Medical Student Syndrome

As term draws on and first years begin to prepare for exams, I thought I would share a few thoughts on Medical Student Syndrome.

Medical Student Syndrome… what is that?

Defined by wikipedia as a condition where medical students students “perceive themselves to be experiencing the symptoms of a disease that they are studying”, this is a very common issue faced by medical students all over the world!

Put simply, when you study a disease for a long time, you begin to persuade yourself that you probably have it and need to go to your GP. However by the time you get to your GP you have forgotten about that disease, and now think you have something else that you are studying.


How does it present?

This condition typically begins in first term when students start learning about the thyroid (an endocrine gland in the neck). Their first lecture on the thyroid one week is about an over-active thyroid. After being taught about the presenting symptoms (feeling hot, palpitations, hyperactivity, anxiety, insomnia, fatigue, weight loss…) students begin to diagnose themselves with an over-active thyroid.

“I must see my GP,” they remark, “that lecturer perfectly described how I feel all the time… I do feel tired, sometimes I get anxious and I do sometimes feel hot and find it hard to sleep”.

However, being early in the year, the GP is busy, so they get an appointment for a couple of weeks time.

The full symptoms of medical student syndrome begin to show the following week however, when the thyroid lectures begin to cover an under-active thyroid gland. Once again sufferers get that sinking feeling when the lecturer begins to explain the features of the condition (fatigue, weight gain, cold intolerance, constipation, dry hair, dry skin, muscle aches…) and they start once again to diagnose.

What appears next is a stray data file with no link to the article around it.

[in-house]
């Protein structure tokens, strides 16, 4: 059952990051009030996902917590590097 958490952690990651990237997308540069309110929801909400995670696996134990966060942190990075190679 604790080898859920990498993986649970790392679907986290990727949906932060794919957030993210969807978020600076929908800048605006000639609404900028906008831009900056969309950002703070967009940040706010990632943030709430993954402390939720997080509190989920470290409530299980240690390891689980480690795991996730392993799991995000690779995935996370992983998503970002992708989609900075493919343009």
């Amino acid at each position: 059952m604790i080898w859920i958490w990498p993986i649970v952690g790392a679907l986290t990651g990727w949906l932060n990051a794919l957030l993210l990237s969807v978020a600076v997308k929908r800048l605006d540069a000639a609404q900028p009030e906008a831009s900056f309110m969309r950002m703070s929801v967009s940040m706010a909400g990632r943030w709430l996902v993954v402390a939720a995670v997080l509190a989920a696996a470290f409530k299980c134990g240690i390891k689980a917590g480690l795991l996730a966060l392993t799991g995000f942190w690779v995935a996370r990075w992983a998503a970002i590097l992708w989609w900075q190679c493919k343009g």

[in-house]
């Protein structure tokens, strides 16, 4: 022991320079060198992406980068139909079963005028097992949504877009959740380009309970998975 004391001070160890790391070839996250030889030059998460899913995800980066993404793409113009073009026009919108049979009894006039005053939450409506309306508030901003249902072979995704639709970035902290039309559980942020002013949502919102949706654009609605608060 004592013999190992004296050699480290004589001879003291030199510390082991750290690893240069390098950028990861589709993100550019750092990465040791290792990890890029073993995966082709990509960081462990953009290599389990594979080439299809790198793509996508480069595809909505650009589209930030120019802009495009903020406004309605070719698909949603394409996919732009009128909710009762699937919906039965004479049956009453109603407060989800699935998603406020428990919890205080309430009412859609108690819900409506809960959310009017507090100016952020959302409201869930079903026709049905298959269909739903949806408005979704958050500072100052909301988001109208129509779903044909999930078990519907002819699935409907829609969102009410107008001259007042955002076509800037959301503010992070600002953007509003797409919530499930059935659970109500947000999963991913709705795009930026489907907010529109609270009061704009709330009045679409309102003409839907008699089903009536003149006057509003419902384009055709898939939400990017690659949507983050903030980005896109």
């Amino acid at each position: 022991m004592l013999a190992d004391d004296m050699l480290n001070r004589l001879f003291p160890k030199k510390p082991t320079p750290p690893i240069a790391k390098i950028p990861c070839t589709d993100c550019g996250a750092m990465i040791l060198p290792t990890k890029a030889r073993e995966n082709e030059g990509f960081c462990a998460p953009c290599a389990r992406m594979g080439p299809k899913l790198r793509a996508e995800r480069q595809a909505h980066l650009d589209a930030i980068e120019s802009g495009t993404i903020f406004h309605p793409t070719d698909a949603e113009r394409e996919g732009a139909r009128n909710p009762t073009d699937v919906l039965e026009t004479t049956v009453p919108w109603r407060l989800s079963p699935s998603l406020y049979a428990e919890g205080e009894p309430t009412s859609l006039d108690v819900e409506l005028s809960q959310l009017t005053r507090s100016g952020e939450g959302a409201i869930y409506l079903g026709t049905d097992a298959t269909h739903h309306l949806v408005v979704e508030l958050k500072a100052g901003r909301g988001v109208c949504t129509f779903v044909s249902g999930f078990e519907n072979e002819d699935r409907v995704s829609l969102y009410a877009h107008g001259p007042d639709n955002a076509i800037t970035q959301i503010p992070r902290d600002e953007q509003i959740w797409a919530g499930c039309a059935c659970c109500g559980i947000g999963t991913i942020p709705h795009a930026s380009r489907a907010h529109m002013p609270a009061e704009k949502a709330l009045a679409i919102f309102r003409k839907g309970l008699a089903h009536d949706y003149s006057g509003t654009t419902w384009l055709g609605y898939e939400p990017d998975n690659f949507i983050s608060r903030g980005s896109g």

“Gosh, I am glad I booked that GP appointment,” they remark, “an under-active thyroid explains all of my problems… I do get tired sometimes, and I occasionally need an extra jumper because of the cold, and I have gained a little weight.”

Musing on the way home, they begin to consider that they might have symptoms of both an over and under-active thyroid. Perhaps they are the first person to have this they explore, perhaps they could write an article in a journal about it.

The next day whilst studying the biochemistry of thyroid disease they begin to realise that perhaps their thyroid is normal (as it’s not possible to have both an over and under active gland at the same time). They sensibly cancel the GP appointment, only to regret it during the next lecture, when they self-diagnose diabetes.

I live with some medics/ sometimes enter SAFB, is it contagious?

This can be contagious, particularly when discussing conditions in a group. Prophylaxis can involve singing loudly whilst medics talk, or simply not letting them diagnose you- if you are worried and have some symptoms go and see a doctor instead!

That sounds serious… is it fatal?

Most of the medical school suffers from this at some point or another, including myself, and we’re still all here!

If you are worried about symptoms you’ve experienced go and see a doctor, don’t try and diagnose yourself!


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